Delaware Court Says Dominion Voting Systems Can Continue Suing Fox News For $1.6 Billion In Defamation
from the hope-the-charade-was-worth-it,-Fox dept
Another one of Dominion Voting Systems’ many, many lawsuits against Trump loyalists will be allowed to continue. (For a pretty comprehensive rundown of Dominion’s election-related defamation lawsuits, check out these comments by Techdirt reader RP.)
This particular lawsuit was filed in Delaware state court against Fox News Corporation, alleging that many of its hosts and commentators lied about Dominion’s voting machines and its owners during coverage following Donald Trump’s election loss. These false claims continued to be made by Fox News personalities like Lou Dobbs and Maria Bartiromo and amplified by guest commentators (who are also being sued by Dominion elsewhere) like former Trump lawyers Sidney Powell and Rudy Giuliani.
Fox moved to dismiss the lawsuit, claiming there was no defamation here, just a lot of protected speech. Fox’s defense is that repeated lies by hosts and guests were heated hyperbole and statements of opinion rather than defamation. Also, Fox contends it can’t be held responsible for statements made by its employees. From the decision [PDF]:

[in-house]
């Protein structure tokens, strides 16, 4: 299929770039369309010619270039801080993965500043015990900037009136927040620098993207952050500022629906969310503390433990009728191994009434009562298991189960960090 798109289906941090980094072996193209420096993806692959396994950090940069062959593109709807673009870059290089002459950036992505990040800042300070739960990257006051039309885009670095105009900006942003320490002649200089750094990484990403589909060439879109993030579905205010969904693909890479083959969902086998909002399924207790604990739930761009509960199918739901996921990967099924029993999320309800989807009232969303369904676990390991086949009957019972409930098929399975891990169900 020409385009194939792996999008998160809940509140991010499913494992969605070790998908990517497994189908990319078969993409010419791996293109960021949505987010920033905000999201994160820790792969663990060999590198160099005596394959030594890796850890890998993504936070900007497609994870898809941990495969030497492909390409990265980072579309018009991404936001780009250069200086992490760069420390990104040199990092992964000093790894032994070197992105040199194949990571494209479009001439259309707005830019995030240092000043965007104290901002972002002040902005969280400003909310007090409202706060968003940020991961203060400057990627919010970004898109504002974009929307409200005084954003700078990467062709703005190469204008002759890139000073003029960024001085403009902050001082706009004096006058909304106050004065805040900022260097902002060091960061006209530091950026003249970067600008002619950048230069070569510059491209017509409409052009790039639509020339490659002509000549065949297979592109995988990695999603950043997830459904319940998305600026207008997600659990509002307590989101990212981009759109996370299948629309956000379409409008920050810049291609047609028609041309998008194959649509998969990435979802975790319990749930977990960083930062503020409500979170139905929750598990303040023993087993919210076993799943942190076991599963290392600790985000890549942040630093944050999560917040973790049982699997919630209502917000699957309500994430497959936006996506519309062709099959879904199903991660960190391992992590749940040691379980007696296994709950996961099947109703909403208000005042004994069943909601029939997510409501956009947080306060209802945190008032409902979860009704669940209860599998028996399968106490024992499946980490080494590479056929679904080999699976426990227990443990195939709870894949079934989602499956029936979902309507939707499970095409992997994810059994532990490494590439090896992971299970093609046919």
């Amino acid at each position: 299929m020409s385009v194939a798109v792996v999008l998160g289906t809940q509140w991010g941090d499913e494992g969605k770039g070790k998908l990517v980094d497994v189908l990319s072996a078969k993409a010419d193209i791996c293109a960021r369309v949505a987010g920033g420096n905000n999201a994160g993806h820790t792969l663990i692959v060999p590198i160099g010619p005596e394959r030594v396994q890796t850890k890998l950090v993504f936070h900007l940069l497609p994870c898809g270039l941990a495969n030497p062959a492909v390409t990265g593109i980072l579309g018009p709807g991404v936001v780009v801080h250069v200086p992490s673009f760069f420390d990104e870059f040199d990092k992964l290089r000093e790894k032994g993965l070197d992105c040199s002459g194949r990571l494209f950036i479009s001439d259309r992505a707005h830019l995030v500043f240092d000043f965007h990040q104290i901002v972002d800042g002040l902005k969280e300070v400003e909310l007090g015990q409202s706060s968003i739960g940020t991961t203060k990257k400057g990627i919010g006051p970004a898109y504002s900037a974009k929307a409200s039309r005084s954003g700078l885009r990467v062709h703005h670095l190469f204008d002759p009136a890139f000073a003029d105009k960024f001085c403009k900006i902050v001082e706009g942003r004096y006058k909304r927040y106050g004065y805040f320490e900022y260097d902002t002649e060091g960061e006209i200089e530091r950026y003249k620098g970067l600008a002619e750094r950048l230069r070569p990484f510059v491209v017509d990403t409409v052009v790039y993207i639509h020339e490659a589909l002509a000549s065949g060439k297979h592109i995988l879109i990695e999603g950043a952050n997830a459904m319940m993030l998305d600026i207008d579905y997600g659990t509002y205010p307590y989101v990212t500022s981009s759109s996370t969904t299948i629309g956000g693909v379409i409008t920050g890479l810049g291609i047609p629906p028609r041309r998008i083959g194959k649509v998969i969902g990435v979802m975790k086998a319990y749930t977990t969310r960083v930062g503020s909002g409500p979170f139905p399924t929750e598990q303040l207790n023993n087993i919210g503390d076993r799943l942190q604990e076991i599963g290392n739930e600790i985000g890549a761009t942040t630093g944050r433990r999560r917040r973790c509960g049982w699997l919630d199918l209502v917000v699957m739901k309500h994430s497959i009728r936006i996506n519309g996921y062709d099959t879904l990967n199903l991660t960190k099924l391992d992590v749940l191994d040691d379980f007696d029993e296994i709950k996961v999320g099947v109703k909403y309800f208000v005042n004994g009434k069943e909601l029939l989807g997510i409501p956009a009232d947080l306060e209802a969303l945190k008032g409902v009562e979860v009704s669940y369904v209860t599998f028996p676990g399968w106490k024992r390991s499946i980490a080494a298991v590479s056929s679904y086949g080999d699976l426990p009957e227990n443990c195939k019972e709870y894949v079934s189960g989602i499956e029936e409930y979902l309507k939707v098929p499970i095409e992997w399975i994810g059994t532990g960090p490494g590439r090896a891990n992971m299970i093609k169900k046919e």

Fox argues that multiple constitutional doctrines protect Fox’s alleged defamatory speech. First, Fox contends that truthfully reporting newsworthy allegations made by a sitting president and his legal team on matters of public concern is not actionable. Second, Fox claims that the media is completely protected when reporting and commenting about allegations made in government proceedings. Third, Fox asserts that opinion and hyperbolic rhetoric about newsworthy allegations are constitutionally protected. Finally, Fox claims that none of the challenged individual statements identifies actionable defamation against Fox.
But, as the Delaware Superior Court points out in its refusal to toss the case, Fox News and its hosts were provided facts that contradicted on-air statements. And yet these statements continued unaltered, with Fox News playing up the “stolen election” angle to drive viewers to its broadcasts.
It’s that refusal to correct on-air statements that may end up costing Fox News a whole lot of money. Dominion is seeking $1.6 billion, citing the amount of money it has spent fighting months of false claims about its software and hardware, as well as contracts dropped by state officials who bought into the “stolen election” narrative.
The judge says repeating false claims when you have facts in hand can be defamatory. That’s called “actual malice” and it’s definitely actionable. And the reporting on the election and Dominion Voting Systems was far from neutral, undermining Fox’s “neutral reportage” defense.